Wednesday, 19 December 2007

Story: Dr Edith Bulbring

Dr Edith Bulbring
German part-Jewish (Mischiling) doctor, Berlin

I qualified as a doctor in 1928 and had a position in the Virchow Krankenhus (hospital) in Berlin at the time when Hitler came to power. There was a well-known Jewish professor there, Dr Friedmann. He was n expert on infectious diseases. After 1933 Dr Friedmann and his Jewish staff were dismissed. I was the only one left because I wasn't fully Jewish. I was in charge of 300 beds and perhaps 30 turnovers a day. So the conditions in this hospital were now quite unimaginable.

At that time there was a very severe diphtheria epidemic; one of the children got to the stage where his throat was blocked by a diphtheria membrane and needed a tracheotomy. We were told there was no doctor left to do this. The nurse asked me if I had ever done this operation. I said. 'No, but have you ever assisted in such an operation?'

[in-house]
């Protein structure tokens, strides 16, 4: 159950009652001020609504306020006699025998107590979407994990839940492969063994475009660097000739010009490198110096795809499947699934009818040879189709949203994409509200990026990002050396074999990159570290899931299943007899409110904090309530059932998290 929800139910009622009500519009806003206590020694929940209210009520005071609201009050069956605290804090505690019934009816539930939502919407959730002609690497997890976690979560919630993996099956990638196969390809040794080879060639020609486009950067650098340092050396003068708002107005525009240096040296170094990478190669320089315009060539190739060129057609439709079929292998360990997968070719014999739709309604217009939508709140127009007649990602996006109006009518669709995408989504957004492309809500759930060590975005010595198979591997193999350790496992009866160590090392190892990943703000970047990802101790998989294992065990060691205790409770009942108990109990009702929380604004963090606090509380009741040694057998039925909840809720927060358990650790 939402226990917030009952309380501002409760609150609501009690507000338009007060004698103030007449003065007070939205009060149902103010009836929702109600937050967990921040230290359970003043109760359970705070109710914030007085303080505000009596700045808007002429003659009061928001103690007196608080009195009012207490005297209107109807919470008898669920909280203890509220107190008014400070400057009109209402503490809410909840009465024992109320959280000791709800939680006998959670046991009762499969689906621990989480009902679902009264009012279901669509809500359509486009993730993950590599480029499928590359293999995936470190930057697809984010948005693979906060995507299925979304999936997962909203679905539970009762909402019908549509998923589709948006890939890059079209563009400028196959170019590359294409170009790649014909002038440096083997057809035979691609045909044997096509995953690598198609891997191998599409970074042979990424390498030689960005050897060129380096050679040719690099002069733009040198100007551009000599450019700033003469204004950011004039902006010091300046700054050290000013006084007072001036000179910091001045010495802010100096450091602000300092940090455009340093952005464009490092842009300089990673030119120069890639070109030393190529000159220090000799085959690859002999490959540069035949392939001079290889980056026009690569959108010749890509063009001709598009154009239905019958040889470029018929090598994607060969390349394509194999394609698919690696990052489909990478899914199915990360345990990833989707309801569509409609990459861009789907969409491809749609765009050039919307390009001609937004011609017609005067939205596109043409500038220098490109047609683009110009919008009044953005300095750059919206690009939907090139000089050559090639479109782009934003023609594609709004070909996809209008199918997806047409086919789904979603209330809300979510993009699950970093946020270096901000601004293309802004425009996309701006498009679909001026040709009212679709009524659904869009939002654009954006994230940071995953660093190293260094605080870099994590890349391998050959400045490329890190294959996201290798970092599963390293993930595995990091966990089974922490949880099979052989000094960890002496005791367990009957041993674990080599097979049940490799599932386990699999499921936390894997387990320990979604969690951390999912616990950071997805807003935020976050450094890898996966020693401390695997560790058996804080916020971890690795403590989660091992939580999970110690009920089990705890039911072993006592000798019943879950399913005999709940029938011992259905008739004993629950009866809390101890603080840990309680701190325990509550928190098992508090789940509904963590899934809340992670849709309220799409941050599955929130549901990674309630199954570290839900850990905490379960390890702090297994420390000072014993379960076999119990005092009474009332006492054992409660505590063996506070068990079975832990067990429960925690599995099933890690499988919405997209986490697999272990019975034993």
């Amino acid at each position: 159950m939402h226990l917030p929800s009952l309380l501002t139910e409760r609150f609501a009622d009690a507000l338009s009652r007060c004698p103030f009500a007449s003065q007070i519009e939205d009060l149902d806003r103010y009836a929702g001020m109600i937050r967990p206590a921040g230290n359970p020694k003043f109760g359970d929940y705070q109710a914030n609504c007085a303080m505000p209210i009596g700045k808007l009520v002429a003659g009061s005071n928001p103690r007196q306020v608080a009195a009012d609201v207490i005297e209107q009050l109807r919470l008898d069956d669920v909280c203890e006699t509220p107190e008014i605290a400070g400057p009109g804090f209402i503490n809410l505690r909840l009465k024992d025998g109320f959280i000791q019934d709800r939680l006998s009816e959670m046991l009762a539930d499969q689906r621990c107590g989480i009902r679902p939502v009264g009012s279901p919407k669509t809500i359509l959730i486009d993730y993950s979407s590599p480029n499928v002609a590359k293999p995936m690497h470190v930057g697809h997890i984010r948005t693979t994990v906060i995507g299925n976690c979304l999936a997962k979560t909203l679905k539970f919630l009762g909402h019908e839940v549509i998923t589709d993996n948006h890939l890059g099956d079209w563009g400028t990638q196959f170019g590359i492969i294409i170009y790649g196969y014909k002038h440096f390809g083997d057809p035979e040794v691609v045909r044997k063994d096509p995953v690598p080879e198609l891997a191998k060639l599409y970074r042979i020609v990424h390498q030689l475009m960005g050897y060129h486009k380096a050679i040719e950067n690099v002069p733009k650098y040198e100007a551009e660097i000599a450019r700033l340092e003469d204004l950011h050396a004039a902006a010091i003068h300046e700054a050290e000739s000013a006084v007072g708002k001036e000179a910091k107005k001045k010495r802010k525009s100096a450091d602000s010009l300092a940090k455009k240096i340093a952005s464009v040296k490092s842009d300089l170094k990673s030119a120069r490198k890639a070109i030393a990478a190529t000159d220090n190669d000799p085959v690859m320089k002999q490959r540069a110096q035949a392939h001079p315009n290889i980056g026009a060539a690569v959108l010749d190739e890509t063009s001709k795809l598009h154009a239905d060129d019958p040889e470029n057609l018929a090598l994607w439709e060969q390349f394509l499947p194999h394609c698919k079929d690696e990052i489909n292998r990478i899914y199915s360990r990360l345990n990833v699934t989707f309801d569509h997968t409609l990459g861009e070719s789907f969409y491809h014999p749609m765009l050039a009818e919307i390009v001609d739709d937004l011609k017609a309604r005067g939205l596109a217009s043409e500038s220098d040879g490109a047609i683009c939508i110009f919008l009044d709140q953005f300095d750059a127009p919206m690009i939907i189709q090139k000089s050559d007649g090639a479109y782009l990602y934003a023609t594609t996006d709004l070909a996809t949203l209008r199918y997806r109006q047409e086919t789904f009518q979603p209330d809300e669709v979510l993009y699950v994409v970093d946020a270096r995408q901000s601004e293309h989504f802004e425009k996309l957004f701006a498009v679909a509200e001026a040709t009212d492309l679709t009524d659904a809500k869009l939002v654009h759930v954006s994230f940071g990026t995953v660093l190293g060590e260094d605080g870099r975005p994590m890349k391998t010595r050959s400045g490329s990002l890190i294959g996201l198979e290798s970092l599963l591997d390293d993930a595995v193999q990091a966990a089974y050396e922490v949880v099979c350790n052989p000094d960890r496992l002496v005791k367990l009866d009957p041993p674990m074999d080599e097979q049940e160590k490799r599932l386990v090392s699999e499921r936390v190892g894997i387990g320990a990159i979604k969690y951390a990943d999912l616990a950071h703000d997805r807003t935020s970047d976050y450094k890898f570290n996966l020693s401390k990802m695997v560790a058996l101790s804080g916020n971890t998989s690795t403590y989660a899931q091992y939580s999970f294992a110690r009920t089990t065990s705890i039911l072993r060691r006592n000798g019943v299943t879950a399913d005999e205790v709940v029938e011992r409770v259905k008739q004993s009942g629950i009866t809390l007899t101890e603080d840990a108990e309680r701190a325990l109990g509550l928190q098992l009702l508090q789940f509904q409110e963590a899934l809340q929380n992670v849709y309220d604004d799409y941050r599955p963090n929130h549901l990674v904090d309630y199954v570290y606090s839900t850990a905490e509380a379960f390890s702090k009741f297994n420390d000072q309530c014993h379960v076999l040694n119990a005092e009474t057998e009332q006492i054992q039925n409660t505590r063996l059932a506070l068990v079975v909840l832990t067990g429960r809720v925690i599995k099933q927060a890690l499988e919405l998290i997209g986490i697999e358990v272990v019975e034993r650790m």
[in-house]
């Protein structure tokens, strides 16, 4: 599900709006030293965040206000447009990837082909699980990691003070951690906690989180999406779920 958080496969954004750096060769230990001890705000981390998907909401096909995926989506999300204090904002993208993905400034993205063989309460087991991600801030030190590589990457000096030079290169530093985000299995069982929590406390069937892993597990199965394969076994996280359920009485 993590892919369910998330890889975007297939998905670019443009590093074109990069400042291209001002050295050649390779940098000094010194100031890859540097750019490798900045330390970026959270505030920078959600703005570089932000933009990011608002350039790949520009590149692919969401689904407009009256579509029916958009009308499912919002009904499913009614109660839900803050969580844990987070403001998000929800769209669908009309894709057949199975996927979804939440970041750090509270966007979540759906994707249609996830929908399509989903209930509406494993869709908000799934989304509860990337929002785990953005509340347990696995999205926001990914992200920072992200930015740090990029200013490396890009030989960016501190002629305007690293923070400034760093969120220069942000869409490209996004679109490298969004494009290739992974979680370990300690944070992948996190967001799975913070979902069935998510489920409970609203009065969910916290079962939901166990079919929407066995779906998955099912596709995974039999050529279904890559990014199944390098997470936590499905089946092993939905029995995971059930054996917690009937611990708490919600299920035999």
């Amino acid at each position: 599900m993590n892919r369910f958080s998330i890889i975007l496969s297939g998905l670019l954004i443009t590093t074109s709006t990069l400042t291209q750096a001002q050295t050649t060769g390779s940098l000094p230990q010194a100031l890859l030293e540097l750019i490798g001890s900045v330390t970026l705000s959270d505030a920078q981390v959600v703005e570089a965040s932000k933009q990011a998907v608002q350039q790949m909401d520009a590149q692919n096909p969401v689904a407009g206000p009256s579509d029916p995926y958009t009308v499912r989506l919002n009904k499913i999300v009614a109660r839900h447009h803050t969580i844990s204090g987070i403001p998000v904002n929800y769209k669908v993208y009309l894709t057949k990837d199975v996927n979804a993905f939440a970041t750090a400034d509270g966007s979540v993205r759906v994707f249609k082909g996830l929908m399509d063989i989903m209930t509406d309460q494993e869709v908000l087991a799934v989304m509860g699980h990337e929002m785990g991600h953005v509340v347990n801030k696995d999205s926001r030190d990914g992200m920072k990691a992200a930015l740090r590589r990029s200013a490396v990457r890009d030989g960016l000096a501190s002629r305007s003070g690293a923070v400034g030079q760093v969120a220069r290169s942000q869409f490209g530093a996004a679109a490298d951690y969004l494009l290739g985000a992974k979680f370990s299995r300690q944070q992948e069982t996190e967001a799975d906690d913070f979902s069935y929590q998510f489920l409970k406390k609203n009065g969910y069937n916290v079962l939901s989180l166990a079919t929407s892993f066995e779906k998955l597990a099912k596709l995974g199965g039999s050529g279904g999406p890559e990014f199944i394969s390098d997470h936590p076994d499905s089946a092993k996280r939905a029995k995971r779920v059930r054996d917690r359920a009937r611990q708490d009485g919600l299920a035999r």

'Oh, many times,' she said.
'Well then, that's fine, we'll do it. I know how it's done.'
And I did it and the boy got better. I was very pleased. The telephone rang when I got back to my room: would I please come to the administration. The administrator said, 'Miss Bulbring, we gather from your questionnaire that you are of part-Jewish origin. Therefore we no longer have any use for your services.'

There were no other doctors left in that hospital.

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